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Keywords:

  • Labor;
  • epidural;
  • sufentanil

Background: Sufentanil is now frequently added to local anaesthetic in labour epidural analgesia. However, this opioid has some side effects such as pruritus, and in higher doses could harm the neonate. The purpose of this study was to compare three doses of sufentanil combined with low-dose bupivacaine, to determine the lowest appropriate dose.

Method:

In a prospective, randomized, double-blind study, 243 parturients were randomized, to receive A – 0.5 μg/ml, or B – 0.75 μg/ml or C – 1 μg/ml sufentanil, in addition to bupivacaine 0.625 mg/ml+adrenaline 1.25 μg/ml. All were given an 8 ml bolus of the study solution, followed by continuous infusion at 6 ml/h. The analgetic effect was scored on a visual analogue scale (VAS). Onset quality was measured as VAS after 20 min, the total effect as VAS maximum during the first stage of labour. Overall maternal satisfaction was recorded within two hours post partum. Side effects were noted.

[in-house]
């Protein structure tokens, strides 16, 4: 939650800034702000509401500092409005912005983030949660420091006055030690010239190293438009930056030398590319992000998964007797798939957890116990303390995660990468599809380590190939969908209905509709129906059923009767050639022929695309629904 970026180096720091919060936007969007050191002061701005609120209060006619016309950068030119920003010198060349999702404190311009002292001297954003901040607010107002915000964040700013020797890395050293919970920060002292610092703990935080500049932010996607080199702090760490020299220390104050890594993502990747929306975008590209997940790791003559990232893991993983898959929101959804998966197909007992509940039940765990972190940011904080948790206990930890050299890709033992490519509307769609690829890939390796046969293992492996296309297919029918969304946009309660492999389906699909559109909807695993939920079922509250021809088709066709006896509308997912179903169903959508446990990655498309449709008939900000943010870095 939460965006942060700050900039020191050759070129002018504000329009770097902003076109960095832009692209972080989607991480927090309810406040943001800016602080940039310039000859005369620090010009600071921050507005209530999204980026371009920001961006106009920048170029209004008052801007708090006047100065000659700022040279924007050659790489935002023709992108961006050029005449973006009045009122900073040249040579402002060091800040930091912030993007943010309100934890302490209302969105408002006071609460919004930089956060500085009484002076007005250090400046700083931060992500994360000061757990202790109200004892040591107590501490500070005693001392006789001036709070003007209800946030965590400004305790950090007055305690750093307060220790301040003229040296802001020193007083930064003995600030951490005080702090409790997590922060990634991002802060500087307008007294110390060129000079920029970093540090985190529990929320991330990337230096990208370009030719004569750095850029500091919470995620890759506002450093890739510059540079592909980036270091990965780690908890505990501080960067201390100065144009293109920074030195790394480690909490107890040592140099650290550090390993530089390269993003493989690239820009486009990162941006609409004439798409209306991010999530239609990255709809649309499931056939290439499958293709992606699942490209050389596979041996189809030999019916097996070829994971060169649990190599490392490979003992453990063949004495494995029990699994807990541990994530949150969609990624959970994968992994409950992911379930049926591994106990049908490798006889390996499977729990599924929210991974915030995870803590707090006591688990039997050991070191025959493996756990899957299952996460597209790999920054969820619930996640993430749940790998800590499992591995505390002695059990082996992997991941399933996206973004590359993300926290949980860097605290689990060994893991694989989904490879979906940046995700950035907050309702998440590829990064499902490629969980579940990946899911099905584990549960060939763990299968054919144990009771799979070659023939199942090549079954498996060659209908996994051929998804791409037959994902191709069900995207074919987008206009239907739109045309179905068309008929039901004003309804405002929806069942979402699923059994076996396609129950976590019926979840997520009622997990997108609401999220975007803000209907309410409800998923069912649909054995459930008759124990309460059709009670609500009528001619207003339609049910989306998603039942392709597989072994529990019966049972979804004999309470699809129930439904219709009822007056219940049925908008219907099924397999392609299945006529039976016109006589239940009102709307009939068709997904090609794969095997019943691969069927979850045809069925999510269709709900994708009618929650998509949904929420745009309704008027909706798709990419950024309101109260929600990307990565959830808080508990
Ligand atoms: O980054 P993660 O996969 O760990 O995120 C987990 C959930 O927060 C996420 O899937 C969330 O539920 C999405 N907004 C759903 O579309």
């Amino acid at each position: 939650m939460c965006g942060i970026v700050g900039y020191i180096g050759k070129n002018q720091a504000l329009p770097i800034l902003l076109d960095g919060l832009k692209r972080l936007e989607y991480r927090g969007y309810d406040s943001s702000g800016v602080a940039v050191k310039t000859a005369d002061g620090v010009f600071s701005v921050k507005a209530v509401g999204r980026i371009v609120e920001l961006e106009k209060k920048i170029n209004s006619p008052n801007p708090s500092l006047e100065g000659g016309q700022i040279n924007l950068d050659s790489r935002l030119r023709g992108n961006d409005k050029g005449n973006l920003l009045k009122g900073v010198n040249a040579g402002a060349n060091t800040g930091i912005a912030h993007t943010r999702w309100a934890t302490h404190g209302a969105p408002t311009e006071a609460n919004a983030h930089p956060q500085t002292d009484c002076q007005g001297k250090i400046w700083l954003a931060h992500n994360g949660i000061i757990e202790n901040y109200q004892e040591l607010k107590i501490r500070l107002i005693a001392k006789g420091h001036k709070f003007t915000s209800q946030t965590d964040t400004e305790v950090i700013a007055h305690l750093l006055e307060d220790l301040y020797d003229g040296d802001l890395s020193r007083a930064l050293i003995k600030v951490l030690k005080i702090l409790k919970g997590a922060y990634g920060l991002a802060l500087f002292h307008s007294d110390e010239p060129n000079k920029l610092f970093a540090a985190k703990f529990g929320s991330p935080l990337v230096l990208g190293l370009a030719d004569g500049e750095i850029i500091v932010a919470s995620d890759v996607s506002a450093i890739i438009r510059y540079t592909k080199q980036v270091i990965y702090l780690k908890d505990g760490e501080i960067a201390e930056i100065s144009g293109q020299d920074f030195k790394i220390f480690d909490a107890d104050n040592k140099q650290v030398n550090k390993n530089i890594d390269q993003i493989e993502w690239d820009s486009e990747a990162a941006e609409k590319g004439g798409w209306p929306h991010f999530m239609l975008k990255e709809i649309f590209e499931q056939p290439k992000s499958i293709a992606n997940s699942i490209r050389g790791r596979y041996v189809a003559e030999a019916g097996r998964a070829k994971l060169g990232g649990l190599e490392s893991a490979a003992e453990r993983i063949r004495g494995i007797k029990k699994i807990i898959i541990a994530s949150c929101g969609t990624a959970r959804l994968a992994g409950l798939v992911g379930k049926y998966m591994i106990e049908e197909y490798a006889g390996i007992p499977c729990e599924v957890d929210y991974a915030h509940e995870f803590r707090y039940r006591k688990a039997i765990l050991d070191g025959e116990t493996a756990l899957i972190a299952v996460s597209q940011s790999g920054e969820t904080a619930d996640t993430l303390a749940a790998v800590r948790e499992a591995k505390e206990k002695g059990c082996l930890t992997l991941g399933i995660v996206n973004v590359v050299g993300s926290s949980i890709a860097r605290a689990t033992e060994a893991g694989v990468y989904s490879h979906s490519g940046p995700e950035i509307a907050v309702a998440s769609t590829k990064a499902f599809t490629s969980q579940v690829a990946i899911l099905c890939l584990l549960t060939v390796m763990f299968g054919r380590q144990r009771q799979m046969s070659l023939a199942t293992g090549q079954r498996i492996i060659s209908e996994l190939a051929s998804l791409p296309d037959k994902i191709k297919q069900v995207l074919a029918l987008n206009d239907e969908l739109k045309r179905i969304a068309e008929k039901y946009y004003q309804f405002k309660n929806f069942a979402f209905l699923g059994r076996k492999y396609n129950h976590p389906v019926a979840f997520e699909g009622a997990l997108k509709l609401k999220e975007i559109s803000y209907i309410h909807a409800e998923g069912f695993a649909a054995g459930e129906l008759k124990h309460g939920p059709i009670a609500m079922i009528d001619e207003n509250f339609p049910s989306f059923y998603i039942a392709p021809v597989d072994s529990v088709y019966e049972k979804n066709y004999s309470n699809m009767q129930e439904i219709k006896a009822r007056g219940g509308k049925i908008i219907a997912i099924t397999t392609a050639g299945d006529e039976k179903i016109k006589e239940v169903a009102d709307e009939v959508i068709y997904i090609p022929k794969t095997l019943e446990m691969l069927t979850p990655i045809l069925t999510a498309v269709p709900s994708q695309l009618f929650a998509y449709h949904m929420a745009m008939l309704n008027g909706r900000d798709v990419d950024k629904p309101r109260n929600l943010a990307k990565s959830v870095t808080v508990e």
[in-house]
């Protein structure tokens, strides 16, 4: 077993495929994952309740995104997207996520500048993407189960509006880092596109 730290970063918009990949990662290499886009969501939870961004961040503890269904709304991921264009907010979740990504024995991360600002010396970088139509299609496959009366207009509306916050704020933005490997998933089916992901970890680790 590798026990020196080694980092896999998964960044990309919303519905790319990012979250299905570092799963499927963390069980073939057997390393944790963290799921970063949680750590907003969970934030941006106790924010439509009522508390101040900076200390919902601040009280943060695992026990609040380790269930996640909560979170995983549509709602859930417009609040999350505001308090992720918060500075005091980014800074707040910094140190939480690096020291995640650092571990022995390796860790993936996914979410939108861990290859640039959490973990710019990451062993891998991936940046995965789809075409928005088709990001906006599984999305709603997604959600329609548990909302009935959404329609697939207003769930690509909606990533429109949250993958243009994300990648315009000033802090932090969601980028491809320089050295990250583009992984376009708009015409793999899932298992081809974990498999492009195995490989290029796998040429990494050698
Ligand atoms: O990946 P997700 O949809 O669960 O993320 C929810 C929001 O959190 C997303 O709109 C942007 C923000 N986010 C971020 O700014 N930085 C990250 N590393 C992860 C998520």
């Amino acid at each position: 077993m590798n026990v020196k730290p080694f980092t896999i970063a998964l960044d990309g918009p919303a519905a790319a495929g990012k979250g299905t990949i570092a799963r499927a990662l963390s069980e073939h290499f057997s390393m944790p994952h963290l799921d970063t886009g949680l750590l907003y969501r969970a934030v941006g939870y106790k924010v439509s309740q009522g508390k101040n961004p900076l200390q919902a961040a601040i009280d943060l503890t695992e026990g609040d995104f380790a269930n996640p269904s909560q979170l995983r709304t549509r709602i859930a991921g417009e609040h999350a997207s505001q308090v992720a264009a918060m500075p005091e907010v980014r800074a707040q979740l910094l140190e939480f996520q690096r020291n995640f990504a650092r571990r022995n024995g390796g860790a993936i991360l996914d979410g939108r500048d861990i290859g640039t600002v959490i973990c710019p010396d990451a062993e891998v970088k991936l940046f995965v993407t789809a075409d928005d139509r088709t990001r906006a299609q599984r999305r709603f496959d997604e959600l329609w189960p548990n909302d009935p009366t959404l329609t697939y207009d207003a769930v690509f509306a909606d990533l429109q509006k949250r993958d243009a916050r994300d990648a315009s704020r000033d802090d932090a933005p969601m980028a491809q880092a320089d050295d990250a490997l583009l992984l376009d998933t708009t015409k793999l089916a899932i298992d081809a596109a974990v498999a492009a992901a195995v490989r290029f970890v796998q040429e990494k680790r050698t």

Results: There were no differences between groups in VAS assessments after 20 min or in maximum registered VAS. In group A, 83% had VAS 0–4 after 20 min, in group B 77% and in group C 71%. Maximum VAS during the first stage was 0–4 for 60% of group A, 68% of group B and 61% of group C . Maternal satisfaction was also the same in the three groups. In group A, 70% reported excellent effect and 22% good effect. The corresponding figures in group B were 68% and 24% respectively, and in group C 62% and 24% respectively. Group A received a mean total dose of 21 μg sufentanil, group B 30 μg and group C 44 μg. Pruritis occurred in 51% of group A, 53% of group B and 65% of group C.

Conclusion: We found no difference in the analgesic effect between three different concentrations of sufentanil. We conclude that the lowest dose may be used. This should decrease the risk of adverse effects on mother and child.